“We can’t have this… we have to be a beacon for tolerance, not intolerance,” Ambosie said. “We can’t stand that kind of thing.
“We take care of our own family business and we will.”
Ambrosie said the CFL had not changed its COVID-19 protocols for Toronto. He added that the league had decided at the start of the season that it would allow its medical staff to “assess these situations on a case-by-case basis.”
“We’re not letting a guy who got a C in science in grade 9 make these decisions,” Ambrosie said. “We didn’t change the policy, we let the doctors do what we decided to let them do at the very start of the season.”
The CFL encouraged players to get vaccinated and put in place a policy that would apply to game cancellations caused by COVID-19 issues involving teams that have not reached the 85% vaccination threshold. Forfeits and lost wages were potential consequences.
In October, the league announced that eight teams had reached the 85% level and estimated that 93% of players would have been fully vaccinated by October 31. The league has only experienced one major outbreak of COVID-19 that has forced a postponement of a regular game. season match.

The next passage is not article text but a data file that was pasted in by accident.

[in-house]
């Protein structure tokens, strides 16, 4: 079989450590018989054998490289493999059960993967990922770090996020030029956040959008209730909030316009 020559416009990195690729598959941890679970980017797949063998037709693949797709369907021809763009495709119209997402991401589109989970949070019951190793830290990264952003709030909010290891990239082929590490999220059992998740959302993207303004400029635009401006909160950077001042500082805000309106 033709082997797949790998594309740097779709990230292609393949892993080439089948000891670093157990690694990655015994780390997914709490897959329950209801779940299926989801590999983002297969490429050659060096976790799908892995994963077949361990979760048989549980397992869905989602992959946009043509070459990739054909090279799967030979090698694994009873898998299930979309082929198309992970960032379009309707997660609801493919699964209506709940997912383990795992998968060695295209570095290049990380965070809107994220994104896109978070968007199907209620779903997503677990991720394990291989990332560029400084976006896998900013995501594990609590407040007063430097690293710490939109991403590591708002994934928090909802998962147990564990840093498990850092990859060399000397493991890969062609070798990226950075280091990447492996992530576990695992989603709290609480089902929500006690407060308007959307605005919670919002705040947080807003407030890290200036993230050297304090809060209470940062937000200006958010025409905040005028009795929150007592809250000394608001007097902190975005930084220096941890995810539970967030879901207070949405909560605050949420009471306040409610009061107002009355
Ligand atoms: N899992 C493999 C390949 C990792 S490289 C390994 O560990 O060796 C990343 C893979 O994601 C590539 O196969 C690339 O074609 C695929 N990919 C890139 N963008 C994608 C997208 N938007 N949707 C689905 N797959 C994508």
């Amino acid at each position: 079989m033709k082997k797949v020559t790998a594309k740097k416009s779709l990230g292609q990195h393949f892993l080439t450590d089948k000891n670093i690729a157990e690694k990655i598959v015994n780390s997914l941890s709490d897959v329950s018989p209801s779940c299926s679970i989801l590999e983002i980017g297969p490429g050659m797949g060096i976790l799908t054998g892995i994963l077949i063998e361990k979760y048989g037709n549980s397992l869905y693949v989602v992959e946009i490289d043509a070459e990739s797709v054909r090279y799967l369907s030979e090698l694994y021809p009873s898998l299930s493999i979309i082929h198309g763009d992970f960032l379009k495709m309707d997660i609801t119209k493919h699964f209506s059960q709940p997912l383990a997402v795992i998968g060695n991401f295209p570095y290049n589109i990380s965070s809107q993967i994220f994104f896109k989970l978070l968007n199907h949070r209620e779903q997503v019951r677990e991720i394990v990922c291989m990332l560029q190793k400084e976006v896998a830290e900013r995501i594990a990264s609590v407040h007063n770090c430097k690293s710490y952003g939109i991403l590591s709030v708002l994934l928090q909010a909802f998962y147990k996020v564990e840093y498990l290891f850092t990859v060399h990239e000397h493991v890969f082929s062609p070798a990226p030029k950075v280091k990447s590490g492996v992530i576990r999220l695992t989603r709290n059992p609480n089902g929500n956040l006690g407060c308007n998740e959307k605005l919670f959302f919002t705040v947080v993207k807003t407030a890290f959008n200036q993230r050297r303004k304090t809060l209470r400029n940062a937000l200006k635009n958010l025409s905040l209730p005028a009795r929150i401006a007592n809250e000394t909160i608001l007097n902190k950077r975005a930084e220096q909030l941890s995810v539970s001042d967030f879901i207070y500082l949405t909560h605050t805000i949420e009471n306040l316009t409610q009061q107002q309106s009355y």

“One of our basic principles was that we had to get our players vaccinated, we had to get our football operations vaccinated,” Ambrosie said. “We’re not going to walk away from that, we think it’s actually the right thing to do.
“Part of the answer will be decided by government policy. Part of the answer must be formed in a conversation with our players and our players association. Much of the story about the future of vaccination status goes to be written in the coming month and we want to be a leader … because it’s the best way to keep people safe and healthy and to keep our athletes on the field. “
The CFL’s return to the game has not been fully embraced by fans. The average attendance this year was only 19,164, up from 22,917 two years ago and 27,767 from 2011.
Many have complained that the level of play has dropped. This year, Winnipeg (23 offensive points per game) was the team with the most points and the Montreal Alouettes (371.8 yards per game) boasted the best offense.
In 2019, Hamilton led the CFL in scoring (26.1 points per game) and offense (393.7 yards per game). Ambrosie said the league is looking for ways to speed up games.
“In a world where time pressure seems to be a constant theme, the question is, ‘Do we need to speed up our game? ”Ambrosie said. “That’s the general question, ‘How do we keep moving our game forward?
“How do we make our game more entertaining? Faster, I think that’s a theme we’re looking for.”
This report by The Canadian Press was first published on December 10, 2021.
Dan Ralph, The Canadian Press